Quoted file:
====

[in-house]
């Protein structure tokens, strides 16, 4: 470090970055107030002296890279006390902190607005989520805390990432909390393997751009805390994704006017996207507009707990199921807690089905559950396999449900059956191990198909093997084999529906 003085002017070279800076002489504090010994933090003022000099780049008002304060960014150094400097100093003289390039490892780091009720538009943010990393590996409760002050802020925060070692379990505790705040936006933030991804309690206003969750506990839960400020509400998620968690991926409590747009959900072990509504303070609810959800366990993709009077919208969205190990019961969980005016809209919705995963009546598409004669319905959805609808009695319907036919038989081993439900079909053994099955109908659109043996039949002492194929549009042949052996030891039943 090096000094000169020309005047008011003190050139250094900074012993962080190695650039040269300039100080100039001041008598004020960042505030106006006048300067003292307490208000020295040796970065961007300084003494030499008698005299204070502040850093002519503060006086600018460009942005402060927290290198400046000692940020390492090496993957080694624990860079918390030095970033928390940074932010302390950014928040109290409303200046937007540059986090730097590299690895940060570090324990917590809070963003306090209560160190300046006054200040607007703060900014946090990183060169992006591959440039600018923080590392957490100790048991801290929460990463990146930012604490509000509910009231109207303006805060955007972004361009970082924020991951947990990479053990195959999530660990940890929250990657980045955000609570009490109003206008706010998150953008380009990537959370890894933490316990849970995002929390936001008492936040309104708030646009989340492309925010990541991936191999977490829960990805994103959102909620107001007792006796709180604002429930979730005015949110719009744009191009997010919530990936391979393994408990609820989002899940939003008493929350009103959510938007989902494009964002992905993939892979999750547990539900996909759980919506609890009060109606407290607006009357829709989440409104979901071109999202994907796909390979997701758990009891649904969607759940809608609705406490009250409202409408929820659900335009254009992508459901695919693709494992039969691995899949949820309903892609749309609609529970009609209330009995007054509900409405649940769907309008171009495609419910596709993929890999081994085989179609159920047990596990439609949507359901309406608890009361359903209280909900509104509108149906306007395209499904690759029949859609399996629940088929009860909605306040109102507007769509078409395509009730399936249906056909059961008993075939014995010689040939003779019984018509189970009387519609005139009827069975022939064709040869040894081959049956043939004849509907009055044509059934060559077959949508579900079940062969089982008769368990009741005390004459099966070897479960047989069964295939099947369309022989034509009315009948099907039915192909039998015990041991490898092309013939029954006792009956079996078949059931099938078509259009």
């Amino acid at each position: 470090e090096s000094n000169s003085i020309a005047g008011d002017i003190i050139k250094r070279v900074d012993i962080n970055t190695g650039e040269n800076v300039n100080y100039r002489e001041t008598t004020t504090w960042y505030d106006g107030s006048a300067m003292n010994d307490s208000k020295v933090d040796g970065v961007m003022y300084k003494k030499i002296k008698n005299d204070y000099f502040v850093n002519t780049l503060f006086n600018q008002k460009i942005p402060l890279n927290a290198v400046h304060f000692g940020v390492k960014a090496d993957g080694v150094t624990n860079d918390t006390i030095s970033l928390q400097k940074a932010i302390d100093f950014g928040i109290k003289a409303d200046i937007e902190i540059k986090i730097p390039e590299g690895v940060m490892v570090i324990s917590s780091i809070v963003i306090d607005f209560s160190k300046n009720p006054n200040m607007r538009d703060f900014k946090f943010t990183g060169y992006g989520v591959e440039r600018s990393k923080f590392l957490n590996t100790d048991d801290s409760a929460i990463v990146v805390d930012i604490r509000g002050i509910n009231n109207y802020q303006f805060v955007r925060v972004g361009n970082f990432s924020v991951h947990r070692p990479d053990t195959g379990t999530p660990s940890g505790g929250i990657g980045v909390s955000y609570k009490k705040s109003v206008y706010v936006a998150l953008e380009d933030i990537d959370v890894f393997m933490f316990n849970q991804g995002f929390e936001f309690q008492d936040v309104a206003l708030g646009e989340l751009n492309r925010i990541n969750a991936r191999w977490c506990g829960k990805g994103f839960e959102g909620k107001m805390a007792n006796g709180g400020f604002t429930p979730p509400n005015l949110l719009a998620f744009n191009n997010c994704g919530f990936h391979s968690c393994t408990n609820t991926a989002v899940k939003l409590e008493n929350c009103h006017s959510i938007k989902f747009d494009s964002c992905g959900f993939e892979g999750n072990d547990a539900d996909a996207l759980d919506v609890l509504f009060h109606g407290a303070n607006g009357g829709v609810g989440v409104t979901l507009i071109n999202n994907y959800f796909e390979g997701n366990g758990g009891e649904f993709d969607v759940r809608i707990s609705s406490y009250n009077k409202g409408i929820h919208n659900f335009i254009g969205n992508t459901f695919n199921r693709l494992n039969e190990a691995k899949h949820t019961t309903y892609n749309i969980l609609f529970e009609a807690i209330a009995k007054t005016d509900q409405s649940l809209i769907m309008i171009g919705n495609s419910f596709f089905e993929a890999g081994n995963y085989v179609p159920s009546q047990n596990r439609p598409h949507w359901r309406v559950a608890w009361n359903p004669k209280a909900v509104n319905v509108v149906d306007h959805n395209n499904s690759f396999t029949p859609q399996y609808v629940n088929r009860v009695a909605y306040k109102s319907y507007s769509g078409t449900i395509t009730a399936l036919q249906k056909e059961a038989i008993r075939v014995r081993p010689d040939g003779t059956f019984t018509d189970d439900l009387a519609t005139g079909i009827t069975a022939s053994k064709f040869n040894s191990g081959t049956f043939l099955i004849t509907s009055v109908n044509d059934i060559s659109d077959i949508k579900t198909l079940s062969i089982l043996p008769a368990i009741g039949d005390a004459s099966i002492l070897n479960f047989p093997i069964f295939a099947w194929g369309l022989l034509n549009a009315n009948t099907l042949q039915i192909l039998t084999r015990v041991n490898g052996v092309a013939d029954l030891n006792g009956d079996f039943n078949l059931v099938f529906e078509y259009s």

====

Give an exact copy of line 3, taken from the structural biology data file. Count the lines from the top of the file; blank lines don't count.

């Amino acid at each position: 470090e090096s000094n000169s003085i020309a005047g008011d002017i003190i050139k250094r070279v900074d012993i962080n970055t190695g650039e040269n800076v300039n100080y100039r002489e001041t008598t004020t504090w960042y505030d106006g107030s006048a300067m003292n010994d307490s208000k020295v933090d040796g970065v961007m003022y300084k003494k030499i002296k008698n005299d204070y000099f502040v850093n002519t780049l503060f006086n600018q008002k460009i942005p402060l890279n927290a290198v400046h304060f000692g940020v390492k960014a090496d993957g080694v150094t624990n860079d918390t006390i030095s970033l928390q400097k940074a932010i302390d100093f950014g928040i109290k003289a409303d200046i937007e902190i540059k986090i730097p390039e590299g690895v940060m490892v570090i324990s917590s780091i809070v963003i306090d607005f209560s160190k300046n009720p006054n200040m607007r538009d703060f900014k946090f943010t990183g060169y992006g989520v591959e440039r600018s990393k923080f590392l957490n590996t100790d048991d801290s409760a929460i990463v990146v805390d930012i604490r509000g002050i509910n009231n109207y802020q303006f805060v955007r925060v972004g361009n970082f990432s924020v991951h947990r070692p990479d053990t195959g379990t999530p660990s940890g505790g929250i990657g980045v909390s955000y609570k009490k705040s109003v206008y706010v936006a998150l953008e380009d933030i990537d959370v890894f393997m933490f316990n849970q991804g995002f929390e936001f309690q008492d936040v309104a206003l708030g646009e989340l751009n492309r925010i990541n969750a991936r191999w977490c506990g829960k990805g994103f839960e959102g909620k107001m805390a007792n006796g709180g400020f604002t429930p979730p509400n005015l949110l719009a998620f744009n191009n997010c994704g919530f990936h391979s968690c393994t408990n609820t991926a989002v899940k939003l409590e008493n929350c009103h006017s959510i938007k989902f747009d494009s964002c992905g959900f993939e892979g999750n072990d547990a539900d996909a996207l759980d919506v609890l509504f009060h109606g407290a303070n607006g009357g829709v609810g989440v409104t979901l507009i071109n999202n994907y959800f796909e390979g997701n366990g758990g009891e649904f993709d969607v759940r809608i707990s609705s406490y009250n009077k409202g409408i929820h919208n659900f335009i254009g969205n992508t459901f695919n199921r693709l494992n039969e190990a691995k899949h949820t019961t309903y892609n749309i969980l609609f529970e009609a807690i209330a009995k007054t005016d509900q409405s649940l809209i769907m309008i171009g919705n495609s419910f596709f089905e993929a890999g081994n995963y085989v179609p159920s009546q047990n596990r439609p598409h949507w359901r309406v559950a608890w009361n359903p004669k209280a909900v509104n319905v509108v149906d306007h959805n395209n499904s690759f396999t029949p859609q399996y609808v629940n088929r009860v009695a909605y306040k109102s319907y507007s769509g078409t449900i395509t009730a399936l036919q249906k056909e059961a038989i008993r075939v014995r081993p010689d040939g003779t059956f019984t018509d189970d439900l009387a519609t005139g079909i009827t069975a022939s053994k064709f040869n040894s191990g081959t049956f043939l099955i004849t509907s009055v109908n044509d059934i060559s659109d077959i949508k579900t198909l079940s062969i089982l043996p008769a368990i009741g039949d005390a004459s099966i002492l070897n479960f047989p093997i069964f295939a099947w194929g369309l022989l034509n549009a009315n009948t099907l042949q039915i192909l039998t084999r015990v041991n490898g052996v092309a013939d029954l030891n006792g009956d079996f039943n078949l059931v099938f529906e078509y259009s």